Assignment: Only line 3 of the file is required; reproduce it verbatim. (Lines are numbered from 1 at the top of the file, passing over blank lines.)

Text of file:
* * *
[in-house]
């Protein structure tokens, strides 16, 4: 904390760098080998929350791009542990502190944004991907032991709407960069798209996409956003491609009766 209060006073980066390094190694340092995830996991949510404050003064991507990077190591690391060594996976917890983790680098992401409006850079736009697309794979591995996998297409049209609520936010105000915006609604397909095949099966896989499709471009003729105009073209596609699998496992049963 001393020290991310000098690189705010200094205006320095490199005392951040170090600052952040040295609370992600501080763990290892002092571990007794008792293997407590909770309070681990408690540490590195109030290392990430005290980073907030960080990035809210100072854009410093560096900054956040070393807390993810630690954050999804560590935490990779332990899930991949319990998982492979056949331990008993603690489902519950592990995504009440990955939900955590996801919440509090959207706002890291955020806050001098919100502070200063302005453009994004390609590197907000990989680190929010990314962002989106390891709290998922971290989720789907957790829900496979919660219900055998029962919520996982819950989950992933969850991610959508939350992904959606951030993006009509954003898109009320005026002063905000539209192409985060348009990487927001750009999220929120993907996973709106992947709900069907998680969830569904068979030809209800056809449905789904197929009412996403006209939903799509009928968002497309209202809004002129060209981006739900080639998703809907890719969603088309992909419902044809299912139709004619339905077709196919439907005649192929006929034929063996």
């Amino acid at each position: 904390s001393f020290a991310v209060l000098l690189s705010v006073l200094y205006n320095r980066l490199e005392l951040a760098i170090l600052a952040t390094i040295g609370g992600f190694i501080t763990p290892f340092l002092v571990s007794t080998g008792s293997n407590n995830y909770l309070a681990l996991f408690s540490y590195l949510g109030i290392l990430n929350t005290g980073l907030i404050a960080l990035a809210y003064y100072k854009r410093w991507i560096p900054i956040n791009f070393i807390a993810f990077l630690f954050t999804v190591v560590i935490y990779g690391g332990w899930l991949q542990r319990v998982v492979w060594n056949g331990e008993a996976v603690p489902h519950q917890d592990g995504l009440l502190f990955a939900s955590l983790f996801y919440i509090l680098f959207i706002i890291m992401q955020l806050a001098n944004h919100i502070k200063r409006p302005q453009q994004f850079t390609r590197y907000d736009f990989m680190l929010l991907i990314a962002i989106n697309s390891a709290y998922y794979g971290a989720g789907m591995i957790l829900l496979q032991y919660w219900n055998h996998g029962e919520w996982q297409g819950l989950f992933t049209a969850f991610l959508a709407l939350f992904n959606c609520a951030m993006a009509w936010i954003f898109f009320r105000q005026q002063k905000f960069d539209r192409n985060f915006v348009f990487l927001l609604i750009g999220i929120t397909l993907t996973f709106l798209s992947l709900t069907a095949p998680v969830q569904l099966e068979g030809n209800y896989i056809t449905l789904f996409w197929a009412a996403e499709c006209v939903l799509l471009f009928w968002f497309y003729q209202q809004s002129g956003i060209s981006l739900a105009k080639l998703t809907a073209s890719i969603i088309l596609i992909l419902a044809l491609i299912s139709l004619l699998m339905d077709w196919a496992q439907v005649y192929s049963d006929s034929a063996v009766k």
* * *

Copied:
């Amino acid at each position: 904390s001393f020290a991310v209060l000098l690189s705010v006073l200094y205006n320095r980066l490199e005392l951040a760098i170090l600052a952040t390094i040295g609370g992600f190694i501080t763990p290892f340092l002092v571990s007794t080998g008792s293997n407590n995830y909770l309070a681990l996991f408690s540490y590195l949510g109030i290392l990430n929350t005290g980073l907030i404050a960080l990035a809210y003064y100072k854009r410093w991507i560096p900054i956040n791009f070393i807390a993810f990077l630690f954050t999804v190591v560590i935490y990779g690391g332990w899930l991949q542990r319990v998982v492979w060594n056949g331990e008993a996976v603690p489902h519950q917890d592990g995504l009440l502190f990955a939900s955590l983790f996801y919440i509090l680098f959207i706002i890291m992401q955020l806050a001098n944004h919100i502070k200063r409006p302005q453009q994004f850079t390609r590197y907000d736009f990989m680190l929010l991907i990314a962002i989106n697309s390891a709290y998922y794979g971290a989720g789907m591995i957790l829900l496979q032991y919660w219900n055998h996998g029962e919520w996982q297409g819950l989950f992933t049209a969850f991610l959508a709407l939350f992904n959606c609520a951030m993006a009509w936010i954003f898109f009320r105000q005026q002063k905000f960069d539209r192409n985060f915006v348009f990487l927001l609604i750009g999220i929120t397909l993907t996973f709106l798209s992947l709900t069907a095949p998680v969830q569904l099966e068979g030809n209800y896989i056809t449905l789904f996409w197929a009412a996403e499709c006209v939903l799509l471009f009928w968002f497309y003729q209202q809004s002129g956003i060209s981006l739900a105009k080639l998703t809907a073209s890719i969603i088309l596609i992909l419902a044809l491609i299912s139709l004619l699998m339905d077709w196919a496992q439907v005649y192929s049963d006929s034929a063996v009766k």